Conversational Programming

Yes, this is a two-way title, referring to both today’s SirsiDynix Institute talk I was lucky enough to be part of and the topic of mashups. Despite the fact that AADL and the surrounding area was under attack and I was disconnected from the data portion of the presentation for the duration, it went extremely well. As usual, I’m humbled by the articulate insights of Stephen Abram, Michael Casey, and Michael Stephens. If you missed it, be sure to catch the archive when it comes out later this week.
The Cathedral
A topic of discussion today was mashups. a mashup, for those who are unfamiliar with the term, is “a website or web application that seamlessly combines content from more than one source into an integrated experience” [wikipedia]. More than likely, you’ve encountered them already without even knowing they were mashups. These are bits of code that can allow you to either incorporate external data sources into your own site or, conversely, can make data streams available from your site that can be “mashed in” to remote sites. Recently, mashups have become a very vogue topic.

The first ever mashup camp drew to a close yesterday. It was the brain-child of David Berlind and Doug Gold. Essentially, It was a collection of mashup authors from around the country and, ostensibly, the world who gathered to share their creativity and brainpower. Notably, among them was Ann Arbor’s Ed Vielmetti. He’s reported back on the “camp’s” progress–be sure to check out his blog.
The Bazaar
But what does this have to do with libraries, and why should we be paying attention to this? Well, beside the fact that mashups are the new, hot technology and we should be keeping up with all new, hot technology, mashups have enormous potential to redefine he library boundary both in terms of the technology itself and the people creating it.

Immediately, we can see the potential on our own sites by bringing in highly-polished, powerful tools in ways that enhance the information we already have to offer. A good example that Stephen Abram cited, was the ability to use the Google Maps API to provide very specific, very user-friendly directions to library branch locations. What makes mashups so exciting is that creativity and innovation are the key elements at play in the construction of these things.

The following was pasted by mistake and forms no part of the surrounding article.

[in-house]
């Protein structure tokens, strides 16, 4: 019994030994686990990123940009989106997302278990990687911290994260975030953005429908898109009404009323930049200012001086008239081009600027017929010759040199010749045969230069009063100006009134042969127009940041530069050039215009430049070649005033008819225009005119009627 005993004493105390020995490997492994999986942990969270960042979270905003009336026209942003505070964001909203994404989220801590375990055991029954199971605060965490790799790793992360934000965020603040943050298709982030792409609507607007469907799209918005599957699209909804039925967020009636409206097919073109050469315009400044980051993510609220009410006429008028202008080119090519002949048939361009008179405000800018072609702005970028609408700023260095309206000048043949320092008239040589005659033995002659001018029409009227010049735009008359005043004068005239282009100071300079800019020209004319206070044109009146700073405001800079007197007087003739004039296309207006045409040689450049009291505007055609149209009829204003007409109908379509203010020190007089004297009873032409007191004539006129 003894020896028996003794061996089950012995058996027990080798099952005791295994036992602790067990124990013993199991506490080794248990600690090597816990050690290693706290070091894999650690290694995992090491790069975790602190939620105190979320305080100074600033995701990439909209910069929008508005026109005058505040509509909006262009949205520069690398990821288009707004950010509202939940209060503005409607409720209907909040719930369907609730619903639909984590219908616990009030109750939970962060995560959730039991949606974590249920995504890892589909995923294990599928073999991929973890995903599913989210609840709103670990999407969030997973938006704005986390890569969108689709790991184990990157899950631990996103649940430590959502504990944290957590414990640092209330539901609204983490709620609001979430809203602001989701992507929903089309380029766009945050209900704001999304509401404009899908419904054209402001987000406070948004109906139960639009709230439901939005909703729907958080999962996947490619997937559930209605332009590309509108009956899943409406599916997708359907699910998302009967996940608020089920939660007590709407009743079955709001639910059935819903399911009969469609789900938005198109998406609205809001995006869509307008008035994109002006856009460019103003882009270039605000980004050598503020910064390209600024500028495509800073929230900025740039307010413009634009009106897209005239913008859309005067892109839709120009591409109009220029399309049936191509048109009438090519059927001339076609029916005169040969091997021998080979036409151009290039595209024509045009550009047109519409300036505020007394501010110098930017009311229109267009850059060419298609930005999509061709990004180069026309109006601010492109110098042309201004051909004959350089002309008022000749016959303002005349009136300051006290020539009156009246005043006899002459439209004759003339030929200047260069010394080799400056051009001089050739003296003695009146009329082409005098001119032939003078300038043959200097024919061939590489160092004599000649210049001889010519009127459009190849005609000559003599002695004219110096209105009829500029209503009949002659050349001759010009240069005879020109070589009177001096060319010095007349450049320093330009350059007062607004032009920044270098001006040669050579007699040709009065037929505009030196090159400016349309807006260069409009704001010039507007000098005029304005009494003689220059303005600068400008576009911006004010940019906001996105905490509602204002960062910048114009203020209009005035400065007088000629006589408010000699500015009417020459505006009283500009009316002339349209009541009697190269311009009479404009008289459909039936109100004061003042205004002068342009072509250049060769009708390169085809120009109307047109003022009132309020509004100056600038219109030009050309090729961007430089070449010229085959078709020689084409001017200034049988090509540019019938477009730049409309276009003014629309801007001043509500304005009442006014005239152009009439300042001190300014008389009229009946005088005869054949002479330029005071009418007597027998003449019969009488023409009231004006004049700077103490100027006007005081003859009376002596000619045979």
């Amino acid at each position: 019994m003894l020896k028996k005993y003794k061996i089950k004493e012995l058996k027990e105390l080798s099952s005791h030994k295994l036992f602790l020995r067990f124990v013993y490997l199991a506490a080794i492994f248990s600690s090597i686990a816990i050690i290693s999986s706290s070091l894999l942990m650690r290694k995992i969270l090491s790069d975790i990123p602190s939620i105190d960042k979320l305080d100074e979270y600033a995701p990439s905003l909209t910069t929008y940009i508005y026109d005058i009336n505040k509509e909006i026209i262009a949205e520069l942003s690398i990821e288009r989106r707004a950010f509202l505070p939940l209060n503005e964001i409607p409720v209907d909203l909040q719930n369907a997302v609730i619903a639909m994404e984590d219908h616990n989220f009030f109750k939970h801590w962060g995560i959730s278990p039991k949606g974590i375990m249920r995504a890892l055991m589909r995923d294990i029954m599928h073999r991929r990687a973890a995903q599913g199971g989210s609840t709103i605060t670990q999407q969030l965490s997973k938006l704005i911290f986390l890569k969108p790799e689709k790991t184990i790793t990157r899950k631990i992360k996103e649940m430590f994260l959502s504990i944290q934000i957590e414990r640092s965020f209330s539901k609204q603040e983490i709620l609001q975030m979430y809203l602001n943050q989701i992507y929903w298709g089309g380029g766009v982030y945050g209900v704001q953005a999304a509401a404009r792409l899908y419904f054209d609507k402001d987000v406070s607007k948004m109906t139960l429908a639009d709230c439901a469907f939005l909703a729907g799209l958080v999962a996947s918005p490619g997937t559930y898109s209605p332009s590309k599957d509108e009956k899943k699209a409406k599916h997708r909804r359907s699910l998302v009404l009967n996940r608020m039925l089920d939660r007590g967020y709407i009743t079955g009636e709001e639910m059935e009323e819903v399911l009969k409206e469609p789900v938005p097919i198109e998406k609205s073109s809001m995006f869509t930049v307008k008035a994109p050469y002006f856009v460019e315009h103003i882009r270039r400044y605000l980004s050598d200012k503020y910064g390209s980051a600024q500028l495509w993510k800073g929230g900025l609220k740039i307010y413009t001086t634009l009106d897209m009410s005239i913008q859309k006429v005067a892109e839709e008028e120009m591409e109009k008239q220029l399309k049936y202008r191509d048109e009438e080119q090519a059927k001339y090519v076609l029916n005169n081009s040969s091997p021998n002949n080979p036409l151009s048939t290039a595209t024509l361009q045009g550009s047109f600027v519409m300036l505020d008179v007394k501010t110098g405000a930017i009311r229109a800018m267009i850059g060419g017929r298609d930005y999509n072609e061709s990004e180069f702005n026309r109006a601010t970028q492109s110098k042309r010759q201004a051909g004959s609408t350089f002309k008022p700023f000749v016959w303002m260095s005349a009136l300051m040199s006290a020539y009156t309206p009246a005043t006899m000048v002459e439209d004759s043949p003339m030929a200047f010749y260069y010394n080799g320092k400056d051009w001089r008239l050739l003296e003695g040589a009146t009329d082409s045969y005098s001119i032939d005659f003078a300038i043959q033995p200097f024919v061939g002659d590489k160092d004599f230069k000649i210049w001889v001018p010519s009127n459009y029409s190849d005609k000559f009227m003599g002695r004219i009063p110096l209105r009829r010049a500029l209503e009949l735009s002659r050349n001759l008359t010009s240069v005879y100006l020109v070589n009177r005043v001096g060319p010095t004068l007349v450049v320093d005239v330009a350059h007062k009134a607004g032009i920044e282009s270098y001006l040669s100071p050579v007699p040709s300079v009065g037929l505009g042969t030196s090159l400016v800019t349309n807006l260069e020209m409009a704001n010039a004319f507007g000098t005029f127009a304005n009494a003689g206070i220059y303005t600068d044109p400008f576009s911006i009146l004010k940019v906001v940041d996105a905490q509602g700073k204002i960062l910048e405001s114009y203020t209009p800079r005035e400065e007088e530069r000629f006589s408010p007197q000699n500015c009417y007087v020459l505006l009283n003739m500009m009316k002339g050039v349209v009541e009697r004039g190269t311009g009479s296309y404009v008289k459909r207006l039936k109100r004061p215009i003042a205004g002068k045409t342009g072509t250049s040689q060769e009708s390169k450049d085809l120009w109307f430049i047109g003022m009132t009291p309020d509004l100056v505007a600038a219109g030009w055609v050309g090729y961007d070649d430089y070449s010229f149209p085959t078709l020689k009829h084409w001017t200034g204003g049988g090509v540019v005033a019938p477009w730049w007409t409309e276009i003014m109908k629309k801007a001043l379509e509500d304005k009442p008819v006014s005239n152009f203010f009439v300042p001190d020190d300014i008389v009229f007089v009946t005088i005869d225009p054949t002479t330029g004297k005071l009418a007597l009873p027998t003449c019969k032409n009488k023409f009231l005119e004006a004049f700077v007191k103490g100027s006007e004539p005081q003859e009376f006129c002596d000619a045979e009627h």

The fact that new, high-level scripting languages and development engines like Ruby or Ruby on Rails, even, are being developed make the assemblage of Web 2.0 APIs a fairly easy endeavor. As a result, we’re starting to see our patrons get into the groove as they begin to spin their own creations. Ed Vielmetti’s Amazon mashup is a great example of this. He’s written a Greasemonkey plugin that sneaks item availability into an Amazon record. The subversive nature of these things really tickles my fancy–it allows us, as end users, to do things that would mortify any sales team. We need to laud the use of our data wherever our patrons decide it should be.

Mashups are about individual empowerment. As libraries, we need to be able to step right in and lend tools to our users that will allow them to start creating these unintended uses. Again, this requires us to have… that’s right, suitable APIs! The PatREST project I’m working on strives to do just that and I’m so grateful that Dave Pattern at Huddersfield has joined me. We’ve been able to create a bilateral push for this by producing near-identical results using two very different systems.

The mashup also poses some fundamental questions about the library’s reach–where it begins (from the patron view) and where it ends (from our insider’s view). By enabling users to spin our library tendrils into any place they like, we’re creating a very ambiguous border on our OPACs, which, in turn, causes the entire ILS to recede into the background and play a significantly different role. Increasingly, it’s just the business logic we want.

And so, as a whole new generation of Frankensteins are born, can you say that your ILS ready? Can you deal your data out under the table? With sleight-of-hand, we’re going to make the library insidious.

[tags]Mashups, API, Web 2.0, Library 2.0, Programming, Coders, Superpatron[/tags]

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